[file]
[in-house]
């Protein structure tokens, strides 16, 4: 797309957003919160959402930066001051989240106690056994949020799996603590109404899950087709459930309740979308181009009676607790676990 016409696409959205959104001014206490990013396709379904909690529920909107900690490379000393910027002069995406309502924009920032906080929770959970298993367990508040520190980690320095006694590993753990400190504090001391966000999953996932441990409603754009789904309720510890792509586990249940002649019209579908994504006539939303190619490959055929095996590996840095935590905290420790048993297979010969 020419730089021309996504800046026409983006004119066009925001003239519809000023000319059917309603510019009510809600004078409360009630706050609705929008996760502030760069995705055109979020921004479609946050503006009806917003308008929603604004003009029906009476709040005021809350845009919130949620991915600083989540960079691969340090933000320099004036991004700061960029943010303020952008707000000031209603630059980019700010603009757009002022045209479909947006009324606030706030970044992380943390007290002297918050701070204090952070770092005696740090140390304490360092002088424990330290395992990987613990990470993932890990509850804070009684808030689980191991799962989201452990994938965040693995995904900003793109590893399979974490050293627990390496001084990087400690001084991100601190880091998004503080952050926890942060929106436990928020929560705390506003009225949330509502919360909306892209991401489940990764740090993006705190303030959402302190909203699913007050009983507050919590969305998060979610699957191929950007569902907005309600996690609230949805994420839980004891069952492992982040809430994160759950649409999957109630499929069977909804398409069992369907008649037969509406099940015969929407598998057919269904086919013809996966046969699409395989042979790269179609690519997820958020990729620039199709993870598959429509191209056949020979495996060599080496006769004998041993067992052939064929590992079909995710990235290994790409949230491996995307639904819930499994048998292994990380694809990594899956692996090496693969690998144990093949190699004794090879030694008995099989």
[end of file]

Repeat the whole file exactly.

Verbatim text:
[in-house]
């Protein structure tokens, strides 16, 4: 797309957003919160959402930066001051989240106690056994949020799996603590109404899950087709459930309740979308181009009676607790676990 016409696409959205959104001014206490990013396709379904909690529920909107900690490379000393910027002069995406309502924009920032906080929770959970298993367990508040520190980690320095006694590993753990400190504090001391966000999953996932441990409603754009789904309720510890792509586990249940002649019209579908994504006539939303190619490959055929095996590996840095935590905290420790048993297979010969 020419730089021309996504800046026409983006004119066009925001003239519809000023000319059917309603510019009510809600004078409360009630706050609705929008996760502030760069995705055109979020921004479609946050503006009806917003308008929603604004003009029906009476709040005021809350845009919130949620991915600083989540960079691969340090933000320099004036991004700061960029943010303020952008707000000031209603630059980019700010603009757009002022045209479909947006009324606030706030970044992380943390007290002297918050701070204090952070770092005696740090140390304490360092002088424990330290395992990987613990990470993932890990509850804070009684808030689980191991799962989201452990994938965040693995995904900003793109590893399979974490050293627990390496001084990087400690001084991100601190880091998004503080952050926890942060929106436990928020929560705390506003009225949330509502919360909306892209991401489940990764740090993006705190303030959402302190909203699913007050009983507050919590969305998060979610699957191929950007569902907005309600996690609230949805994420839980004891069952492992982040809430994160759950649409999957109630499929069977909804398409069992369907008649037969509406099940015969929407598998057919269904086919013809996966046969699409395989042979790269179609690519997820958020990729620039199709993870598959429509191209056949020979495996060599080496006769004998041993067992052939064929590992079909995710990235290994790409949230491996995307639904819930499994048998292994990380694809990594899956692996090496693969690998144990093949190699004794090879030694008995099989």